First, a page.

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October Is Cybersecurity Awareness Month
As more aspects of our lives move online, it’s more important than ever to protect your digital devices and online information from criminals and scammers. During Cybersecurity Awareness Month, observed each October, the FBI and its partner agencies encourage you to practice good cyber hygiene and to be aware of common online threats. And don’t forget: Report cyber compromises to your local FBI field office or IC3.gov.
Be Cyber Smart
See if you recognize these common Cyber Red Flags.
🚩 We need your help right now. Criminals will capitalize on current events. So be suspicious of social media posts or online solicitations from individuals claiming they were affected by a recent tragedy or disaster. Do not send payments to unknown individuals or entities without researching them to verify legitimacy.
🚩 I wonder what could this be? Do not open any email attachment or click a link unless you’re expecting the file, document, or invoice and have verified the sender’s email address. Scammers often mimic a legitimate site or email address by using a slight variation in spelling.
🚩 This charging station is so convenient. Free charging stations in airports and shopping centers can infect your devices with malware and monitoring software. Find an outlet and use your own plug and charger instead.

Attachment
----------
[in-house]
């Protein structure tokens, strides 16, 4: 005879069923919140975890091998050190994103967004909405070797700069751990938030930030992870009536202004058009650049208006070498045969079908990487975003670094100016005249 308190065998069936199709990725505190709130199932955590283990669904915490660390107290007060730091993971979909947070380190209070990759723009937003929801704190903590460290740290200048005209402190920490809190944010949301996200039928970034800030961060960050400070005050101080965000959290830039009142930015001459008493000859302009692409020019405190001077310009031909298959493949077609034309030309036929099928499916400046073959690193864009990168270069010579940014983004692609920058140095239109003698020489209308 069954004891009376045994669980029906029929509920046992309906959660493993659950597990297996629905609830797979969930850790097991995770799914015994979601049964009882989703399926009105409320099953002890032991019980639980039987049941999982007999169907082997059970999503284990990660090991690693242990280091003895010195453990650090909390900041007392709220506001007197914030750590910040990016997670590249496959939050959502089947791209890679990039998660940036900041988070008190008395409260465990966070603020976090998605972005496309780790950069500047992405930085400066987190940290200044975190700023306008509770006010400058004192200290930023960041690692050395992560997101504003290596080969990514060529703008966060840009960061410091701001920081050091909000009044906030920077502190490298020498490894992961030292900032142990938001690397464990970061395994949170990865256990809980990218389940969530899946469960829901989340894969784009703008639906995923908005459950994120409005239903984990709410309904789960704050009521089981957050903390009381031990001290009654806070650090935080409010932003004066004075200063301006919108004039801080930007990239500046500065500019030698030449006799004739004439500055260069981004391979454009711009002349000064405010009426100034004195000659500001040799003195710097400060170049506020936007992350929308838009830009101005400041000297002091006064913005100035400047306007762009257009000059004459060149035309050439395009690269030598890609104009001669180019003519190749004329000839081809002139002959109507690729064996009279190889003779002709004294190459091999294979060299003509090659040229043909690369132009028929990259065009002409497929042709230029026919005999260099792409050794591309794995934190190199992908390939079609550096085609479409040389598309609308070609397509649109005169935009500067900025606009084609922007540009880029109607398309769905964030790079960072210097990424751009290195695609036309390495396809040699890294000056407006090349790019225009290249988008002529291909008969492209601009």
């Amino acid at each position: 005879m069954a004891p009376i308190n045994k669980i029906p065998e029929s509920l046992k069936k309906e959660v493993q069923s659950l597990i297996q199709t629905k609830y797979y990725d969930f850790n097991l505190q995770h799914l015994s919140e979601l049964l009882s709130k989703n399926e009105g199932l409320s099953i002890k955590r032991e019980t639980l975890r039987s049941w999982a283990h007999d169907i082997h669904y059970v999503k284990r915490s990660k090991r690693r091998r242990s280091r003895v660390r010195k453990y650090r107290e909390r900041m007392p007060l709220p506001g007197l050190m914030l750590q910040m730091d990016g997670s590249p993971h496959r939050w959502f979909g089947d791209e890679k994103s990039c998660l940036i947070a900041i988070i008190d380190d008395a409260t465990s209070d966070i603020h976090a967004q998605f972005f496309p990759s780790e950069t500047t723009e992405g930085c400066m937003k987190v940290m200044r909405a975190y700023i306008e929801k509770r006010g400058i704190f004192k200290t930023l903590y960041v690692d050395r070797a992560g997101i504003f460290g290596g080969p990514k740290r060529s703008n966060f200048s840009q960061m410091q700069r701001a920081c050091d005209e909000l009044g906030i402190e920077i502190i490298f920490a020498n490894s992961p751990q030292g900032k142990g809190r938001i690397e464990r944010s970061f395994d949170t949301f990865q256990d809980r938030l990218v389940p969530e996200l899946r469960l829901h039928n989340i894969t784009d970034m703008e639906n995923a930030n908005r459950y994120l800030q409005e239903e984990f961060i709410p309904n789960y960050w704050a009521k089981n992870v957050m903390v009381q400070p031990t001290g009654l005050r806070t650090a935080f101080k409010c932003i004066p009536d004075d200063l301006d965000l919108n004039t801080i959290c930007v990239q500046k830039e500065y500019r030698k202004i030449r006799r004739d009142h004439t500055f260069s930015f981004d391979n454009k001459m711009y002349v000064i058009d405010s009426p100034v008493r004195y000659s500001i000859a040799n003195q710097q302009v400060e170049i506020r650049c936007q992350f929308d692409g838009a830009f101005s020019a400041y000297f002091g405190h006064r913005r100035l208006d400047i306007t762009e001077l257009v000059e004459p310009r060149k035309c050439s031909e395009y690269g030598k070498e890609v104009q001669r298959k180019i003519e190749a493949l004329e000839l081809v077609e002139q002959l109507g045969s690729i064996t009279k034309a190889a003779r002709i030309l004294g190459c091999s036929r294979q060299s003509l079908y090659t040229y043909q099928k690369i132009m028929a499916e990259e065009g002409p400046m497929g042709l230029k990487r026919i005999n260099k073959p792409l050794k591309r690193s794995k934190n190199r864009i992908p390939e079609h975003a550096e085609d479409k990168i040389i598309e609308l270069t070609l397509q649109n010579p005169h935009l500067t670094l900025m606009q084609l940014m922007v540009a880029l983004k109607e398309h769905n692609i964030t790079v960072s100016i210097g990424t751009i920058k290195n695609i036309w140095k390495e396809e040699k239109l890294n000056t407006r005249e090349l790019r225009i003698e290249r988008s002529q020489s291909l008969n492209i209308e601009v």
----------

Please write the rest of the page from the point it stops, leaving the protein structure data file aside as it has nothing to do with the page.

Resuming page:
Cyber Safety Tips
Internet-enabled crimes and cyber intrusions are becoming increasingly sophisticated and preventing them requires each user of a connected device to be aware and on guard.
Keep systems and software up to date and install a strong, reputable anti-virus program.
Be careful when connecting to a public Wi-Fi network and do not conduct any sensitive transactions, including purchases, when on a public network.
Create a strong and unique passphrase for each online account and change those passphrases regularly.
Set up multi-factor authentication on all accounts that allow it.
Examine the email address in all correspondence and scrutinize website URLs before responding to a message or visiting a site
Don’t click on anything in unsolicited emails or text messages.
Be cautious about the information you share in online profiles and social media accounts. Sharing things like pet names, schools, and family members can give scammers the hints they need to guess your passwords or the answers to your account security questions.
Don’t send payments to unknown people or organizations that are seeking monetary support and urge immediate action.
How to Report
Contact the FBI online at tips.fbi.gov.
Reach out to your local FBI field office.
Call 1-800-CALL-FBI (1-800-225-5324).
Threat Intimidation Guide